By: Nancy Chege, GEF SGP National Coordinator, Kenya
In December 2014, representatives of various ICCAs located in the coastal region of Kenya, gathered over a 2-day period in the ancient town of Mombasa, to discuss ways in which ICCAs can take advantage of the on-going devolution process, so as to gain appropriate recognition and support. It was also an opportunity for the participants to connect with others, and to share their victories and challenges. The workshop was organized by the GEF Small Grants Programme of UNDP, in collaboration with Ujamaa Center, a local NGO based in Mombasa, which promotes community rights over land and natural resources. At the end of the workshop, the participants had resolved to work together under a platform they called “The ICCA Coast regional chapter” and they selected among themselves 7 persons as ICCA Coast champions. The champions represent the different categories of ICCAs, and they will drive the ICCA agenda at the Coast, under the guidance and support of Ujamaa Center.
Prior to the December 2014 workshop, two other workshops were organized and hosted by “the ICCA team” – a small group of professionals based in Nairobi. The first was a 1-day workshop in June 2013, which targeted state and non-state actors in the environmental arena, whose work and mandate requires them to work with ICCAs. The purpose of the workshop was twofold: (i) acquiring a better understanding of the definition and characteristics of ICCAs and (ii) creating partnerships which would foster a collaborative effort to support ICCAs. Dr. Grazia Borrini Feyerabend, Global Coordinator of the ICCA Consortium, keynote speaker, gave a comprehensive and global overview of ICCAs, which elicited a lively discussion.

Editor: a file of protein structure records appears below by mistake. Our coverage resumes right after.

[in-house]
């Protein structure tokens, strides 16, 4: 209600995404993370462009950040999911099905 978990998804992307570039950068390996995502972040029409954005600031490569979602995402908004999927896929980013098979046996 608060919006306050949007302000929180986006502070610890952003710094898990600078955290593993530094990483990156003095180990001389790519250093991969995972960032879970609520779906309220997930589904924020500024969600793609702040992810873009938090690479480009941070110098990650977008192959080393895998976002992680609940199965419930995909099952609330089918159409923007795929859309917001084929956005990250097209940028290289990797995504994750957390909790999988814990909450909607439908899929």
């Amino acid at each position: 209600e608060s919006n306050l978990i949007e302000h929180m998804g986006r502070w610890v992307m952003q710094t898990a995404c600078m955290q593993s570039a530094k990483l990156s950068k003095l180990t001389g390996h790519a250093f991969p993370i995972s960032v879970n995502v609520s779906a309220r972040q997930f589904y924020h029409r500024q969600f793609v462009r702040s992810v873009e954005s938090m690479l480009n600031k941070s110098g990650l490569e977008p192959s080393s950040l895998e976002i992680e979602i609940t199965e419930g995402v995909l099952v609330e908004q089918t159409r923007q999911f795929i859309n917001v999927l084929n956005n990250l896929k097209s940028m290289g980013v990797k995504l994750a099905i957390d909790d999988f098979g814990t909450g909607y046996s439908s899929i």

As a follow-up to this primary workshop, local communities and representatives of ICCAs from different parts of the country were invited to a 2-day workshop to exchange views and share ideas. While representatives of community conservancies, sacred forests, marine co-management areas, and rangelands talked about their respective areas, a common thread was emerging: threats and challenges faced by ICCAs across different ecosystems were similar. It includes lack of security of tenure, poor understanding of relevant policies and legislation, degradation of the natural resource base and lack of support from state actors. However, it also revealed the opportunities that ICCAs could collectively tap into, in order to address their challenges. Indeed it appeared evident that, rather than struggling independently, it would be more effective for ICCAs to address their challenges within a harmonized and collaborative effort among their different types.
Given that there are perhaps hundreds of ICCAs located across the Kenyan land/sea-scape, the workshop participants agreed to carve the country into regions and develop a phased approach, in order to be effective and enhance opportunities by starting each phase equipped with lessons learnt from the previous phase. The first region selected was the Coastal one, and a workshop for the Coastal ICCAs was held in December 2014. The Kenyan Coastal ICCAs chapter was established on this occasion (see picture above).